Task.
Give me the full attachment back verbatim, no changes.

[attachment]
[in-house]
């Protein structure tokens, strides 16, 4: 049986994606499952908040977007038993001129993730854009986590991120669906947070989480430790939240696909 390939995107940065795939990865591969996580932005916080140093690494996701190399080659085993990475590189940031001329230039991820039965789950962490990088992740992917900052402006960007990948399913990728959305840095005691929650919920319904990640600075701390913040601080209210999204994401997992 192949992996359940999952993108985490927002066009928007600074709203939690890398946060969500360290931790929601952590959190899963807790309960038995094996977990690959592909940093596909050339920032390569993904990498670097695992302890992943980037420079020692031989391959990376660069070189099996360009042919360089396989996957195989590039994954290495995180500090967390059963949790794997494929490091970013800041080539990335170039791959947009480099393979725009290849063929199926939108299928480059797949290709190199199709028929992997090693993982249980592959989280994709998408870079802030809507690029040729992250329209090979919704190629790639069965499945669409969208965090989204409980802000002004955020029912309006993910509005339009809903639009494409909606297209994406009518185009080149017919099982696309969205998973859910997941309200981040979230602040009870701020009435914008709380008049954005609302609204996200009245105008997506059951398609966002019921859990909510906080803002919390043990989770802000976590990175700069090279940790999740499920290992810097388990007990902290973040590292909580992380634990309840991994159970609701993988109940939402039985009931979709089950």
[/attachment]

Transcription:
[in-house]
């Protein structure tokens, strides 16, 4: 049986994606499952908040977007038993001129993730854009986590991120669906947070989480430790939240696909 390939995107940065795939990865591969996580932005916080140093690494996701190399080659085993990475590189940031001329230039991820039965789950962490990088992740992917900052402006960007990948399913990728959305840095005691929650919920319904990640600075701390913040601080209210999204994401997992 192949992996359940999952993108985490927002066009928007600074709203939690890398946060969500360290931790929601952590959190899963807790309960038995094996977990690959592909940093596909050339920032390569993904990498670097695992302890992943980037420079020692031989391959990376660069070189099996360009042919360089396989996957195989590039994954290495995180500090967390059963949790794997494929490091970013800041080539990335170039791959947009480099393979725009290849063929199926939108299928480059797949290709190199199709028929992997090693993982249980592959989280994709998408870079802030809507690029040729992250329209090979919704190629790639069965499945669409969208965090989204409980802000002004955020029912309006993910509005339009809903639009494409909606297209994406009518185009080149017919099982696309969205998973859910997941309200981040979230602040009870701020009435914008709380008049954005609302609204996200009245105008997506059951398609966002019921859990909510906080803002919390043990989770802000976590990175700069090279940790999740499920290992810097388990007990902290973040590292909580992380634990309840991994159970609701993988109940939402039985009931979709089950």